A review of literature in the English language press showed 18 case reports of neonates who presented with gastrointestinal mucor-mycosis. Majority of these (83%) were pre-mature infants. In all cases the organism was identified by histopathological examina-tion. Isolation of the organism by culture was possible in only 6(3-6) of the 18 cases (33%) and were found to belong to the genus Rhizopus.
Few investigators believe that the diagnosis of mucormycosis should be made purely on histological grounds since culture may only prove presence of this ubiquitous organism and not its invasion(7). However, differentiation of species can only be made on the basis of culture.
It has generally been accepted that the likely portal of entry of the organism is oropharynx, though the source of infection has been confirmed only in few cases. In one of the cases reported, Rhizopus oryzae was cultured from elastoplast. However, in cuta-neous mucormycosis, elastoplast contaminated with Rhizipus spp. was implicated as the source of infection in ten other hospitals(5). Nosocomial outbreaks of cutaneous mucor-mycosis have been reported in the hospitals where wooden tongue depressors were used as arterial splints(8).
Placement of nasogastric tube has been quoted as a possible risk factor for GIT mucormycosis by causing local tissue damage and subsequent mycotic invasions. The acidic environment of the stomach may actually favor the growth of the fungus since the organism grows optimally at a pH of 6.5.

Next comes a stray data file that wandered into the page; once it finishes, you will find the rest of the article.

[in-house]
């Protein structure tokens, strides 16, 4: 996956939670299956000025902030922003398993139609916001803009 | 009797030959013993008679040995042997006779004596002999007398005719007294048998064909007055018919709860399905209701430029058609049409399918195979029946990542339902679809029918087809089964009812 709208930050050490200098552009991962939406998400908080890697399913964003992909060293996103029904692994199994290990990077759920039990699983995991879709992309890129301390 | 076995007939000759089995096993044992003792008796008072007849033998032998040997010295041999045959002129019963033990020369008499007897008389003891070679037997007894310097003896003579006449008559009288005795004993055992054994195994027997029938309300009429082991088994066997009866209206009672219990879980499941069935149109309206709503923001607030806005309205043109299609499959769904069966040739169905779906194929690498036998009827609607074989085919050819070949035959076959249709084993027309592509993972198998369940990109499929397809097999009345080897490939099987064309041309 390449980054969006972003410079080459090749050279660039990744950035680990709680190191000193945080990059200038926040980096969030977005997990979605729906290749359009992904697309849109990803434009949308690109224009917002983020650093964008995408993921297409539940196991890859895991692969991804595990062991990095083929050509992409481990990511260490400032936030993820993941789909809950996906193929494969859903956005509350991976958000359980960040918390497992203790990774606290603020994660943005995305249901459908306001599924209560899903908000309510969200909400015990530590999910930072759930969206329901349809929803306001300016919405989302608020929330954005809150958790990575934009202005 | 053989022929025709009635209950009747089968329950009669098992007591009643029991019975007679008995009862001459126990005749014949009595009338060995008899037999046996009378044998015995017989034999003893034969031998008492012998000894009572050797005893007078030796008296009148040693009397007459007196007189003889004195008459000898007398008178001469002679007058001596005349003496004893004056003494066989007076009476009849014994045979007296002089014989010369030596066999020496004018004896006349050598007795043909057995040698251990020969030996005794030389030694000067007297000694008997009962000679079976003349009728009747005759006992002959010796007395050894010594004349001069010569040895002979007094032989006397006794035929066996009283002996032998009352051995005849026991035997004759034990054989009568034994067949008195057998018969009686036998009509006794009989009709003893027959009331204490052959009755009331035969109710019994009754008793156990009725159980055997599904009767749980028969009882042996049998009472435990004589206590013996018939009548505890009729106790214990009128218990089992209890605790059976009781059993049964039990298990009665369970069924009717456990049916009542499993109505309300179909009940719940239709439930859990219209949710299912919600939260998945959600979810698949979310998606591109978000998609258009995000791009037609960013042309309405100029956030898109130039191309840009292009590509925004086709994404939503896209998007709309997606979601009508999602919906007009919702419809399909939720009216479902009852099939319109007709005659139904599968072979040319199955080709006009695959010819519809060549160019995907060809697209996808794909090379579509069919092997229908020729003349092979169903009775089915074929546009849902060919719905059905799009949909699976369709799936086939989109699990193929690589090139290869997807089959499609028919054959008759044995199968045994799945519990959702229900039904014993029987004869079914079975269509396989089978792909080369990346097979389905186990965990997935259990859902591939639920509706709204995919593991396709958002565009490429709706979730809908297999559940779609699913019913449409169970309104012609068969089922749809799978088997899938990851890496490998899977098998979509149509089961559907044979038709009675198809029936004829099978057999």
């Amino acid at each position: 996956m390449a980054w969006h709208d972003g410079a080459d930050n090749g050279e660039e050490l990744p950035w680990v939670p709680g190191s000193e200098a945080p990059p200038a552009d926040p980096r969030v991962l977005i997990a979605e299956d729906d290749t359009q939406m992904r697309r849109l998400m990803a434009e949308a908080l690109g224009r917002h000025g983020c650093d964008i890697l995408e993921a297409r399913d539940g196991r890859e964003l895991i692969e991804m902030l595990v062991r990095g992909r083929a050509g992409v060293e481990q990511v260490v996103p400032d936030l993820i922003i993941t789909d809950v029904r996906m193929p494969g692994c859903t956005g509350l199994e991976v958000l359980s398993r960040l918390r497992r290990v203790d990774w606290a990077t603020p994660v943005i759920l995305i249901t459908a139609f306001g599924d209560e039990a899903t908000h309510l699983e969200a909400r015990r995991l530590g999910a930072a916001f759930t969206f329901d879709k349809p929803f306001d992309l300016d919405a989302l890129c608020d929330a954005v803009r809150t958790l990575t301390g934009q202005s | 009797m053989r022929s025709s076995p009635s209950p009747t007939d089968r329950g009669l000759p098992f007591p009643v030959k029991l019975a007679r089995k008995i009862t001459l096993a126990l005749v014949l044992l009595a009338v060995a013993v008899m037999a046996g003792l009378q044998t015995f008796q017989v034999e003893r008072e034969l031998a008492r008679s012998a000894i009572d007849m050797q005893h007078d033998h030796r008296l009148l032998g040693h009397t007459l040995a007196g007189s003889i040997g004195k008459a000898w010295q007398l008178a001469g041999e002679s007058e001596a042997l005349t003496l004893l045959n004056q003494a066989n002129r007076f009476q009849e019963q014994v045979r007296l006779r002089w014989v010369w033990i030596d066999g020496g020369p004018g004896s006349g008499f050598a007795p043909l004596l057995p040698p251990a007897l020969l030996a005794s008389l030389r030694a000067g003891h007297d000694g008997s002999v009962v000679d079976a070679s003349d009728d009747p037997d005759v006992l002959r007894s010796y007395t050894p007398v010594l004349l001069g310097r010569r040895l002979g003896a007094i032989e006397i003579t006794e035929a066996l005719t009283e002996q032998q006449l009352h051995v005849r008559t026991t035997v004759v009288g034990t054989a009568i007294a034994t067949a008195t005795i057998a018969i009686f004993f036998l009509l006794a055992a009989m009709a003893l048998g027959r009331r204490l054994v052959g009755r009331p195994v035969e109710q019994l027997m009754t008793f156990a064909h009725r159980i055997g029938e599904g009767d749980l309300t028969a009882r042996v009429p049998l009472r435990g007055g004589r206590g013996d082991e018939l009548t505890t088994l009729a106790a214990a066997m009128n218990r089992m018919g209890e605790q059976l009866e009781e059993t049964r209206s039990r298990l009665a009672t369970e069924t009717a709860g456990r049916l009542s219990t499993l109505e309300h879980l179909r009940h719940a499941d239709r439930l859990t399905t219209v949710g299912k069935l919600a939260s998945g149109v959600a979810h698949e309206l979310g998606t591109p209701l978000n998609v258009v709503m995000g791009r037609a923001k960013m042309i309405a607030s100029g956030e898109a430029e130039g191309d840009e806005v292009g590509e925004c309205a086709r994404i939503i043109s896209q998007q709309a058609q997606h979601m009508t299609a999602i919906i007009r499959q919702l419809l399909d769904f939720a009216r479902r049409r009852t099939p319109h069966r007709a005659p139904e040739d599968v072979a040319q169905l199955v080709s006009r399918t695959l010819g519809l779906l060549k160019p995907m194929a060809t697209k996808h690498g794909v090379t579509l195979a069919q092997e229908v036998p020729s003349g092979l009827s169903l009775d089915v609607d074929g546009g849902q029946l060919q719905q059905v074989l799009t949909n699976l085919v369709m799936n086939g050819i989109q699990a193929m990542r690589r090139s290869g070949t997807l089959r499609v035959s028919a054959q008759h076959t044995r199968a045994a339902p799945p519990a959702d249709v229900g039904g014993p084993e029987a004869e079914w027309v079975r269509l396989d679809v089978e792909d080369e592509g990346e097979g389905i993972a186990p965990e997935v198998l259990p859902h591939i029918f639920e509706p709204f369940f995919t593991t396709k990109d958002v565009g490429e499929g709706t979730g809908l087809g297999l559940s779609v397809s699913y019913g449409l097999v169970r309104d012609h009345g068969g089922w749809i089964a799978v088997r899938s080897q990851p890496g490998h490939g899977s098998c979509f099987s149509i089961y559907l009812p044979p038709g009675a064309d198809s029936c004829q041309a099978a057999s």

In childhood gastrointestinal mucor-mycosis, the stomach is the most commonly involved organ followed by the colon, small bowel and esophagus. But in neonatal cases, the colon was predominantly involved (74%), followed by the stomach and ileum in 7 (37%) cases each, appendix in 3 (16%) cases and extra intestinal involvement in 5 (26%) cases. The clinical manifestation of majority of these patients mimicked those of NEC. However, only 3 babies presented with an abdominal mass in the initial course of the illness.
It has been suggested that GIT mucor-mycosis may be a variant of NEC. The main features which differentiate GIT mucor-mycosis from NEC are the absence of pneumatosis intestinalis and poor response to chemotherapy(3). Uniformly, the prognosis has been grave with only 4 cases being diagnosed antemortem leading to surgical intervention and antifungal therapy and only 3 survived(3,5,9). Two of the babies who survived, needed a second laparotomy and surgical debridement few months after the neonatal period. The high mortality rate may be due to lack of clinical suspicion, coupled with inadequate surgical debridement and antifungal therapy.
Hence, GIT mucormycosis should be suspected in any preterm baby with clinical features of NEC, absence of pneumatosis intestinalis in the abdominal X-ray and not responding to conservative management including antibacterial chemotherapy. As the diagnosis of this disease has been based on histological examination in most of the cases, a high index of suspicion with early laparo-tomy, aggressive debridement and institution of antifungal drugs would go a long way in improving the outcome of the disease.
Contributors: SS drafted the paper. AKJ and RS helped in drafting the paper and analysis of collected data. ST provided the histopathological description and diagnosis.